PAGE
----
Generoso’s 2015 Top Ten Film List, Supplemental Films, Biggest Disappointments, Worst Film Of The Year and, Best Rep Film Experience


2015 was a transition year as Lily and I moved west, leaving behind some great friends, WMBR, and some of the best theaters in America. I send much love, thanks, and respect to all of the wonderful programmers out in Boston, to the many years that the blessed Harvard Film Archive in the basement of the Carpenter Center saw our shadows, to Saul Levine’s Film Society screenings that changed our view of experimental cinema forever, to the staff and films at the Coolidge Corner and the Brattle for always trying to make seeing a film a better experience, and extra respect to the small runs of films you would never see otherwise at The Museum of Fine Arts as well as all of the hard working and underpaid staff of the Independent Film Festival of Boston who put on another great festival this year, leaving no doubt as to what is the preeminent film festival in the city.

Since arriving in Los Angeles, we have been astounded by the amount of vital new and repertory cinema happening here. We are members of Cinefamily now, and through them, we have seen our favorite film of the year and met the director as well and have had the opportunity to view so many small indies and rep films that have long since been forgotten. The Cinefamily also supplied us with the best 4th of July that we can ever remember in the form of a barbeque, jazz combo, and a chance to see a print of Jazz On A Summer’s Day. We have loved our evenings at the majestic Egyptian and the Aero theatres as well. The small Music Hall and Fine Arts Theaters on Wilshire have shown films we would have missed if they had not picked them up, and all the goodly people at the American Film Institute put on a beautifully curated/free for everyone festival that helped populate this list. Films that we have waited for all year from world-class directors such as Arnaud Desplechin, Jacques Audiard, Cornelieu Porumbiou, and unfortunately Paolo Sorrentino, were on display at the Chinese Theater for one amazing week that will now be a part of every fall for Lily and myself.  

Of the 250 plus films we saw this year, some films went beyond expectations; a few from proven directors underwhelmed and disappointed, and our favorite film, Güeros, emerged as the winner, which is the the first time a debut effort has risen to the top in the twenty plus years that I have put out this list.  Thanks to my darling Lily for watching these films with me throughout 2015 and for editing this massive document while graciously adding her fantastic thoughts in along the way.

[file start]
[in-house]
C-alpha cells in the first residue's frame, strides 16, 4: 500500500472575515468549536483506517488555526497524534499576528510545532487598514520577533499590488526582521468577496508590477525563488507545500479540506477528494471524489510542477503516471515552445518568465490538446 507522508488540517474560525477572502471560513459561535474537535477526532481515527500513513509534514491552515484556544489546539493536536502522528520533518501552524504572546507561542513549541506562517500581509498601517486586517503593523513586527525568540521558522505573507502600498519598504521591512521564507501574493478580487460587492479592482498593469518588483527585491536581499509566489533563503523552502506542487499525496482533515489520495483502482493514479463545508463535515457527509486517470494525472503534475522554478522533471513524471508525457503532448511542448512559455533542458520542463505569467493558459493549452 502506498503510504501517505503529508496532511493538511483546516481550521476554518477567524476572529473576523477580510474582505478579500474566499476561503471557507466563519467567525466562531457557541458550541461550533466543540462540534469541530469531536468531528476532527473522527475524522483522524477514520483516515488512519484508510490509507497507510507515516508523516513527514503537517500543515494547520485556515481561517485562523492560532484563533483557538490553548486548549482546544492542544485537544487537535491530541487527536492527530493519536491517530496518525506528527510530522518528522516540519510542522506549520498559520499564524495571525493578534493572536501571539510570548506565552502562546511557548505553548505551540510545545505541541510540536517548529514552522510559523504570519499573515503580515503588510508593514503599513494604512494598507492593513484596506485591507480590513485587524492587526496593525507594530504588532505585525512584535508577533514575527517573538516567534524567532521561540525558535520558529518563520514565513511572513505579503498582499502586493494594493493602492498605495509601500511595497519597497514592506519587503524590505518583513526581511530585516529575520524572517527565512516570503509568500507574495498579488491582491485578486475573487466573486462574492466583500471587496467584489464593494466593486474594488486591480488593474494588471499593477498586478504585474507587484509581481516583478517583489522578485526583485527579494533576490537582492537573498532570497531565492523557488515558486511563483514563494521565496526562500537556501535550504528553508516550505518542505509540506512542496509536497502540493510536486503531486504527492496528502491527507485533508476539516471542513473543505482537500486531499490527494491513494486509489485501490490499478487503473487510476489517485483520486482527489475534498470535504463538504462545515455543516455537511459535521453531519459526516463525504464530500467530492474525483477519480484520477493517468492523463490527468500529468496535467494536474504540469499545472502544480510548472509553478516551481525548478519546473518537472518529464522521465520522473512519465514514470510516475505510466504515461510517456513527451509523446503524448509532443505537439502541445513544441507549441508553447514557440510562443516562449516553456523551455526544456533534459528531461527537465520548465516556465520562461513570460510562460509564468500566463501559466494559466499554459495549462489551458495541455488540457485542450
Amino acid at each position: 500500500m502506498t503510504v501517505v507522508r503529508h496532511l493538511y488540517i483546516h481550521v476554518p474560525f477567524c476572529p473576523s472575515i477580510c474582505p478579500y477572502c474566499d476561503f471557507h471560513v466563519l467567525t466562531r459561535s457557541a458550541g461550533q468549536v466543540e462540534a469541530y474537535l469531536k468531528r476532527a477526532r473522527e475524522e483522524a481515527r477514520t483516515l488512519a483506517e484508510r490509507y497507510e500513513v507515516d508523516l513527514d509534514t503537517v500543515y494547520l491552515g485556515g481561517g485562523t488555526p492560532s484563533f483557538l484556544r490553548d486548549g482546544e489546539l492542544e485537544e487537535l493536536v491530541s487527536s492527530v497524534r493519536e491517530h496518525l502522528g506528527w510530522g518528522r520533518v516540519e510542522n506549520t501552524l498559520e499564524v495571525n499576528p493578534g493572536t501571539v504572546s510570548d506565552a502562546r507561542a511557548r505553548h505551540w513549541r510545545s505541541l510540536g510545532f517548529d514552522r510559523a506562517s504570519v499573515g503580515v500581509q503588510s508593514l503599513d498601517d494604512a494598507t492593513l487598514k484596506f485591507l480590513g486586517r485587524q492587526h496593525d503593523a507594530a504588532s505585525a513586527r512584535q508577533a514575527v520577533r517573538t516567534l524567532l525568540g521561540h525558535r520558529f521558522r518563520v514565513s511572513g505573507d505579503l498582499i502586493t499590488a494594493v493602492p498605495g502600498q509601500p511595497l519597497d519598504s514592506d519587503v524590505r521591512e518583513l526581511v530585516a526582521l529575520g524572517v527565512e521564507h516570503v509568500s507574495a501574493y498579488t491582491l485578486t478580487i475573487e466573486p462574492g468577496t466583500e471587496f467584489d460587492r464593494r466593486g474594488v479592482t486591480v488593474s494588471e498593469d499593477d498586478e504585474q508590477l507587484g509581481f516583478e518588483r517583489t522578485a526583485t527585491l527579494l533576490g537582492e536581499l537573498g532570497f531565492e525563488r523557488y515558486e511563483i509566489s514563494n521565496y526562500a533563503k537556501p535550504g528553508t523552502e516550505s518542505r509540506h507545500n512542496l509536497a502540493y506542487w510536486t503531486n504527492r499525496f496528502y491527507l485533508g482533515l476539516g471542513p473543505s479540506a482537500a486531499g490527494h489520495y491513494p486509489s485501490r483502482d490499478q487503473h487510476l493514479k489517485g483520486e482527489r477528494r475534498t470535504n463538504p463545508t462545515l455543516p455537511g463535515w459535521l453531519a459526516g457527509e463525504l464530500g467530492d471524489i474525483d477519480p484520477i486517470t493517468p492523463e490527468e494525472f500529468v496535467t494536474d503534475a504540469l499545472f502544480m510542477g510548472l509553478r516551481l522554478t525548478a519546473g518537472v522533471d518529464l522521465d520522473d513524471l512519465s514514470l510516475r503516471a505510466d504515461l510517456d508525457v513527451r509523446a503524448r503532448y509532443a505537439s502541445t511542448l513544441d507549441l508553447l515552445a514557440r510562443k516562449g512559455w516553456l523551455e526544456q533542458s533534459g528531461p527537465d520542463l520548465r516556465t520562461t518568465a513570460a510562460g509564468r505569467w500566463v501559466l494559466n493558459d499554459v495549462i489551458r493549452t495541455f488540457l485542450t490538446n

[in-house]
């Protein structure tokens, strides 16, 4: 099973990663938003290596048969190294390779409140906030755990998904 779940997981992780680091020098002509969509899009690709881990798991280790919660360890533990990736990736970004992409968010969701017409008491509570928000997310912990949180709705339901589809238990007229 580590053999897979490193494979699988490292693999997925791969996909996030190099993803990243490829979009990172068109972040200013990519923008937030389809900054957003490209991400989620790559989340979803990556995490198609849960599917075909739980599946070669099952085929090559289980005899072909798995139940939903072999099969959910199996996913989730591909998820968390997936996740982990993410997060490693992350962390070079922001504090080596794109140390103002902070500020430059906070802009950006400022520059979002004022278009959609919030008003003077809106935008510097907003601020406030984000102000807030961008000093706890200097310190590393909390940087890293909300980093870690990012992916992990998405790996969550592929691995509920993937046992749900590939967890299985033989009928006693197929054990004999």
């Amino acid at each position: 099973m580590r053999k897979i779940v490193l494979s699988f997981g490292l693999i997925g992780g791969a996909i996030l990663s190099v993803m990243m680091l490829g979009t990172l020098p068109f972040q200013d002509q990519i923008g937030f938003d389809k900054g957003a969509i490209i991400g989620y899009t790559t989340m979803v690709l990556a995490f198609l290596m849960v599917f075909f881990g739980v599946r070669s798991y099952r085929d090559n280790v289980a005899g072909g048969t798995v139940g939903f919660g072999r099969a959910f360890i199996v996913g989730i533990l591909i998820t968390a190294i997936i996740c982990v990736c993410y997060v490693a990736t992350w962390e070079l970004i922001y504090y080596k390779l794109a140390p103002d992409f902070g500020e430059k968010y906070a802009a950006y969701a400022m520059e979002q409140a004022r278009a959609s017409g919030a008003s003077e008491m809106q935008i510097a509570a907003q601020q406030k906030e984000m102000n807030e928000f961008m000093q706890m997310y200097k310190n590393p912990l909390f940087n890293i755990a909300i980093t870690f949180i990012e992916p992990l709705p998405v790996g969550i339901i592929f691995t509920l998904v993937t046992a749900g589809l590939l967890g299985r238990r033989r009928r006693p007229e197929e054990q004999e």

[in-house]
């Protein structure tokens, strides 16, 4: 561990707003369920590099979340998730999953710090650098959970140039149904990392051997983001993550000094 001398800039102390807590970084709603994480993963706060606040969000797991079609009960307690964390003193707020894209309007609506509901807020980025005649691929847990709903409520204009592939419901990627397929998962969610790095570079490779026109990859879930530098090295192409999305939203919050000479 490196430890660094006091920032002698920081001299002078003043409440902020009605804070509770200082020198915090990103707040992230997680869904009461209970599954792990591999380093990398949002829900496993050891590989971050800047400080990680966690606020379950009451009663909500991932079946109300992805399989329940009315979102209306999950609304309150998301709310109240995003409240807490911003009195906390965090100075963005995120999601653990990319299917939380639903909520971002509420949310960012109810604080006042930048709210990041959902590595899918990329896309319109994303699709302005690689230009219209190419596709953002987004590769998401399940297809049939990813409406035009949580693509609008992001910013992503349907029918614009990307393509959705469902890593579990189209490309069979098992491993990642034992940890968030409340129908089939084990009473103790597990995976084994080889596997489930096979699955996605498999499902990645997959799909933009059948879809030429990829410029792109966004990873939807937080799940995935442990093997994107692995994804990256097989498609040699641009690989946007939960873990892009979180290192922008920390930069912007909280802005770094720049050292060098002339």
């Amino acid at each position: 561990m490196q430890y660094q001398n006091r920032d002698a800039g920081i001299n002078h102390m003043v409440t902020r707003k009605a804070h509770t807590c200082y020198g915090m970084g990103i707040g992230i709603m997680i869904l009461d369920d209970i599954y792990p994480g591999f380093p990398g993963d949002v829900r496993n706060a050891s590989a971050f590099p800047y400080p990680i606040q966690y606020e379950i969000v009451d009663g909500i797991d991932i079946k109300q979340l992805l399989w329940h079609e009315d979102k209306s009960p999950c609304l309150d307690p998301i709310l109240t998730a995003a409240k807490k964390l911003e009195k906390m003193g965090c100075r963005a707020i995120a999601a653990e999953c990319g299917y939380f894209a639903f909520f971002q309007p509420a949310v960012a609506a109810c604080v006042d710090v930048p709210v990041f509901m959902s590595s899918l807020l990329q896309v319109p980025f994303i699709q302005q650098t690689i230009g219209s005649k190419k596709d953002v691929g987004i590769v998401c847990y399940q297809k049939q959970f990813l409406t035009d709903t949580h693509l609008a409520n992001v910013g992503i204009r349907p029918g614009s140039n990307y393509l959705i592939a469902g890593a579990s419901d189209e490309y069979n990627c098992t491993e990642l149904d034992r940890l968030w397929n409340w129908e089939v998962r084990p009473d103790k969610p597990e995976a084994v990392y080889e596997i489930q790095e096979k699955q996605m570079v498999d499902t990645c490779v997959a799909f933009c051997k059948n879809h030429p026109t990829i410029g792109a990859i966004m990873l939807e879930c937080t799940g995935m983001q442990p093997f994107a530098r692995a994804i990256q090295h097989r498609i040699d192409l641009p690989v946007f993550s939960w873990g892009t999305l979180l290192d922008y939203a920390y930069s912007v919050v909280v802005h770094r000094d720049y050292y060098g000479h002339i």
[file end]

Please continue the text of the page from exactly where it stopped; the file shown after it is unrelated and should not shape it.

Here we go….

My Top Ten Films for 2015

1) Güeros (Alonso Ruizpalacios) Mexico

Tomás (Sebastián Aguirre) is a teenage malcontent who lives in Veracruz with his mother. After pulling one nasty prank too many, mom sends Tomás to live with his layabout college student brother Federico/Sombra (Tenoch Huerta), who lives in a miserable apartment in Mexico City with another slack named Santos (Leonardo Ortizgris). Neither is actually in school because they are sitting out the “student strike” at their university caused by a change in policy that will now charge students for tuition for the first time in history. Shortly after arriving, Tomás tells his new roommates that his and Sombra’s favorite rock singer, Epigmeneo Cruz is dying in a hospital, and they have to see him before he goes, which is fine for the boys, since their large downstairs neighbor is about to kill them for stealing electricity. Set in 1999, their comedic voyage through the streets of Mexico City leads them to encounters with protests and freaks on their quest to find a rock hero, and all of the adventure is styled with sometimes funny and poignant nods to the pop culture and French New Wave style that serve to remind you of what we have lost since the 1960s. This film possesses a daring and rare combination of frenetic raw energy and a reverence of film history that I have not seen in many years, and it left me astonished. To say that this is an impressive film debut from Alonso Ruizpalacios is a massive understatement, and I cannot wait for his next film. All I ask is that you stay away from Hollywood Alonso, please. I’m sure you can do more good where you are away from the hipster starlets who descended on you after the Cinefamily screening because Güeros has far more than just denim, distressed tees, and navel-gazing politics and philosophy.

2) Dheepan (Jacques Audiard) France